White Topaz Identification

While a white topaz may appear to be a diamond, it differs from a genuine diamond in various ways.

Other materials easily scratch the exterior, which is softer than a diamond. You may also use magnification to look closely at a white topaz to see whether there are any scratches on the surface. Diamonds are scratch-resistant due to their long-lasting nature.

What are Diamond Stimulants?

A diamond simulant, also known as a simulated diamond, diamond imitation, imitation diamond, or diamond alternative, is a stone with gemological properties comparable to those of a natural diamond. As the name implies, diamond simulants are used in the jewelry industry to simulate actual diamonds. Despite their resemblance to the real thing, Diamond imitations always have a different chemical structure and physical qualities than diamonds. A qualified gemologist with the proper equipment can always differentiate a diamond simulant from a natural diamond by visual inspection.

Natural and synthetic diamond implants are available. Rhinestone, cubic zirconia (CZ), moissanite, white sapphire, spinel, rutile, strontium titanate, YAG (yttrium aluminum garnet), and GGG are some of the most popular synthetic stimulants (gadolinium gallium garnet). Quartz, zircon, and topaz are natural diamond substitutes.

Lab-grown diamonds, also known as synthetic, artificial, cultured, or cultivated diamonds, are not the same as diamond simulants. Natural/mined diamonds have the same crystal structure and chemical content (100 percent carbon). Synthetic diamonds also have the same physical and optical features as genuine diamonds, such as hardness (10 on the Mohs scale) and refractive index (2.417–2.419). The main distinction between lab-grown and natural diamonds is that lab-grown diamonds are synthesized in laboratories, whereas natural diamonds are mined from the earth.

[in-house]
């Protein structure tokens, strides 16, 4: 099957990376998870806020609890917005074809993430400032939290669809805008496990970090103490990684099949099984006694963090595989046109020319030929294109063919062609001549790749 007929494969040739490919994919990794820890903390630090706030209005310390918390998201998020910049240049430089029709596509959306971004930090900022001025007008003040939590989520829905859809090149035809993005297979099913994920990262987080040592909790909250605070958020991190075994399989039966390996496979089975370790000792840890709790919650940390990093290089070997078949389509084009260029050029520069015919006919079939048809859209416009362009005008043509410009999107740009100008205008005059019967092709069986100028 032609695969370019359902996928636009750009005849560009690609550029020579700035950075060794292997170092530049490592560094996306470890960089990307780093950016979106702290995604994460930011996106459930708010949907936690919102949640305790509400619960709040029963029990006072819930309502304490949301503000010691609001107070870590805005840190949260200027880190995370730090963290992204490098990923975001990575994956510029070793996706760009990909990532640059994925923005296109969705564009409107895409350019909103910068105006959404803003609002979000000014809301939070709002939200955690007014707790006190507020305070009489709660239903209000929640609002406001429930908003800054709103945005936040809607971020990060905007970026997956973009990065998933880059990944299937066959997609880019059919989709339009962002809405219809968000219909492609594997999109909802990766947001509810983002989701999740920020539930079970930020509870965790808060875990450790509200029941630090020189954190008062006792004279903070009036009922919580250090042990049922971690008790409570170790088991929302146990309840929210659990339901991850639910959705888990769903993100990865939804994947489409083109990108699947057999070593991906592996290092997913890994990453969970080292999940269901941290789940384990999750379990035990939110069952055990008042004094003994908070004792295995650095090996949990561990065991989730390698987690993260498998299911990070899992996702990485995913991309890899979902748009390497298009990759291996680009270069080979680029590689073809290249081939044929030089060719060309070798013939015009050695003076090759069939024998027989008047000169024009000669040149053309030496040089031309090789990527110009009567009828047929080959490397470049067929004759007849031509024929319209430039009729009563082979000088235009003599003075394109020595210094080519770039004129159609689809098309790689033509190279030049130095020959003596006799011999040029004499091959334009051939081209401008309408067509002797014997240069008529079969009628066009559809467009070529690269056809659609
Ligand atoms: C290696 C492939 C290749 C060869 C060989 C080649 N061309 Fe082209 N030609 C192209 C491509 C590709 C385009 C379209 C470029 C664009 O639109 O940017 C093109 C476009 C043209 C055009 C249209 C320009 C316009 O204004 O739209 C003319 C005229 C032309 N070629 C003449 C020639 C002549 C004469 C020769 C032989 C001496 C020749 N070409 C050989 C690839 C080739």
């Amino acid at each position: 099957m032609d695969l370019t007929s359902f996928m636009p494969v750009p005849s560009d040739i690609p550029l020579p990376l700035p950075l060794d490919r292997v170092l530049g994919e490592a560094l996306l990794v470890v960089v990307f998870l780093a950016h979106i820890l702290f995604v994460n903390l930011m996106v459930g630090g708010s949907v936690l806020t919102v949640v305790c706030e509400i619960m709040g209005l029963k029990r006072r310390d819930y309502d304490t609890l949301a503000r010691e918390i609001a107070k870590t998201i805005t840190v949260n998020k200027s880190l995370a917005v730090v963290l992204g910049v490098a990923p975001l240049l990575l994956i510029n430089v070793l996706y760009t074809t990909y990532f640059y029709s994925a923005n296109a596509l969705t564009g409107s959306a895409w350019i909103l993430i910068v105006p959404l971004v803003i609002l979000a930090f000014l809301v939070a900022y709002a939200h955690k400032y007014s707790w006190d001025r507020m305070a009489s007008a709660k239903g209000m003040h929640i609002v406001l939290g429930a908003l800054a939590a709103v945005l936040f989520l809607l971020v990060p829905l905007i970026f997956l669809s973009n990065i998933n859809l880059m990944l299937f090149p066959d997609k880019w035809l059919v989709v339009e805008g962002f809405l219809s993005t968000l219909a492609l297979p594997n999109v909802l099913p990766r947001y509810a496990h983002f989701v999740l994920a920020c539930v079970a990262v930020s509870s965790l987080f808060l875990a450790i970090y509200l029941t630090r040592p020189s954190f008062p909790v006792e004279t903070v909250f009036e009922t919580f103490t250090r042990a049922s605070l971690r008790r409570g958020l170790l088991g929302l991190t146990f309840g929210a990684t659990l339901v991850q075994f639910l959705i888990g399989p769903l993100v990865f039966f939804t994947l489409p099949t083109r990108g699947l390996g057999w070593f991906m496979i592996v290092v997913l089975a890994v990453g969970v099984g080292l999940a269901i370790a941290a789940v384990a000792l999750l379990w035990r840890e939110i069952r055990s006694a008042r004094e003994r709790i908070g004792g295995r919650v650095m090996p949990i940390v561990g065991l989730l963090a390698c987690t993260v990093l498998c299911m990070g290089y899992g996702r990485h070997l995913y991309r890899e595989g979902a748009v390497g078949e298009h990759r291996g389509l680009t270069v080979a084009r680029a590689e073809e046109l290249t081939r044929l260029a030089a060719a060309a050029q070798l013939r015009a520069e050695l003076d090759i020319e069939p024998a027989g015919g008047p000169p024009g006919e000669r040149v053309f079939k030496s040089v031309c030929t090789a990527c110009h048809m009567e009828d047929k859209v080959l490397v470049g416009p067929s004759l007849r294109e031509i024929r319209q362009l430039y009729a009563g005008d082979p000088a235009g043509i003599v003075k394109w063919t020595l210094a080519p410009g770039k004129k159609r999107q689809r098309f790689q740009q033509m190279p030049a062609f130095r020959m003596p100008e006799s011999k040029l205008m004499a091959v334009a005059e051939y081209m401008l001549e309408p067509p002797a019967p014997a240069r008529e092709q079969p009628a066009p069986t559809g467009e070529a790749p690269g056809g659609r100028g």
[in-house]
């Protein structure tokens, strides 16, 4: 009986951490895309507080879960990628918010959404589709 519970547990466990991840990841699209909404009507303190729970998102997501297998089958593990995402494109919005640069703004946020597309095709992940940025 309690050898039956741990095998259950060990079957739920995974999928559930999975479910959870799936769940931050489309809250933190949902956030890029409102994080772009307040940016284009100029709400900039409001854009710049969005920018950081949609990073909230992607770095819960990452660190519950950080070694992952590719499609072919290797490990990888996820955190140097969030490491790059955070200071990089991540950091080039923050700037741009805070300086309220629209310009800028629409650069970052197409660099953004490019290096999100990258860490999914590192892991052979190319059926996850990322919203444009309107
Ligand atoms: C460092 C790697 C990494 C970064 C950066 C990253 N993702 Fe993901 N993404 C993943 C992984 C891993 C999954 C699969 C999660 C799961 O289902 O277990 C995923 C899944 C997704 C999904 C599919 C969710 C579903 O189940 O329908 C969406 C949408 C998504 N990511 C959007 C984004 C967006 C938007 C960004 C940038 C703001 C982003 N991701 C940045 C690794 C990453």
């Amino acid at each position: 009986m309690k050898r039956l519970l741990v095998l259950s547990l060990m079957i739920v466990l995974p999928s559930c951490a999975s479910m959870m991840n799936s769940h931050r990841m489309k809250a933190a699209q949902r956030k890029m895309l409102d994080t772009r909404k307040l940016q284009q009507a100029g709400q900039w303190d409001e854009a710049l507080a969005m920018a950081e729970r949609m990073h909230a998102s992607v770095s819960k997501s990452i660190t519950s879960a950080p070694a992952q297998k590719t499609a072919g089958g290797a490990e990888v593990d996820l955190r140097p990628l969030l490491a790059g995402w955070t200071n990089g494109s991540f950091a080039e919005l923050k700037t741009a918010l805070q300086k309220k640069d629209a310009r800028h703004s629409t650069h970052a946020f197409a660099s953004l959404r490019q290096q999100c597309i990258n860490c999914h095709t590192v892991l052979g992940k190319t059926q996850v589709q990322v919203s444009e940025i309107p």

Isn’t Buying Lab-Grown Diamonds “Cheap”?

Because lab-created diamonds are “cheap,” some people believe they are unsuitable for an engagement ring. Others argue that a diamond is a diamond, whether it was mined or created in a laboratory. For ethical and environmental grounds, others prefer lab-created diamonds to mined diamonds.

A majority of consumers used to think lab-created diamonds were “cheap.” Attitudes, on the other hand, are rapidly shifting. About a third of people between the ages of 21 and 40 looking for an engagement ring is now open to lab-grown diamonds. That’s not surprising, given natural diamond sticker shock. Lab-grown diamonds cost roughly 30-40% less than equivalent natural diamonds, and they also have the same appearance. A lab-grown diamond is a practical and guilt-free option, with reduced prices and verified ethical sources.

Isn’t a Lab-Created Diamond Just a Forgery?

Fake diamonds are nothing like lab-grown diamonds. Fake diamonds were traditionally made of glass. Glass is far less durable than a well-cut diamond and has far less radiance. Other diamond clones, such as synthetic cubic zirconia and natural zircon or topaz stones, are prone to chipping. These problems do not exist in lab-created diamonds, and they’re as hardy and dazzling as any genuine diamond.

Even yet, there’s nothing wrong with going for a diamond-like imitation. Moissanites, for example, are a popular, long-lasting, and inexpensive alternative to diamonds. They also have a diamond-like appearance, and only a professional would be able to identify the difference!


If you can’t tell the difference between a fake and a natural diamond, you may be buying a cheap imitation. Using a loupe or a magnifying glass will help you see the real thing. A natural diamond will not have inclusions and will have fewer imperfections. If the diamond looks too clean, it’s likely fake, and a clean diamond will appear to be more expensive than a fake.

To determine if a loose stone is a fake or natural diamond, you can take it to a gemologist and get an expert opinion. The jeweler will use various techniques to examine the stone and issue a report regarding its value and quality. The appraiser will do thermal, weight, and fluorescence tests and will give you a certificate stating that the stone is genuine. The certificate is also a valuable document for insurance purposes.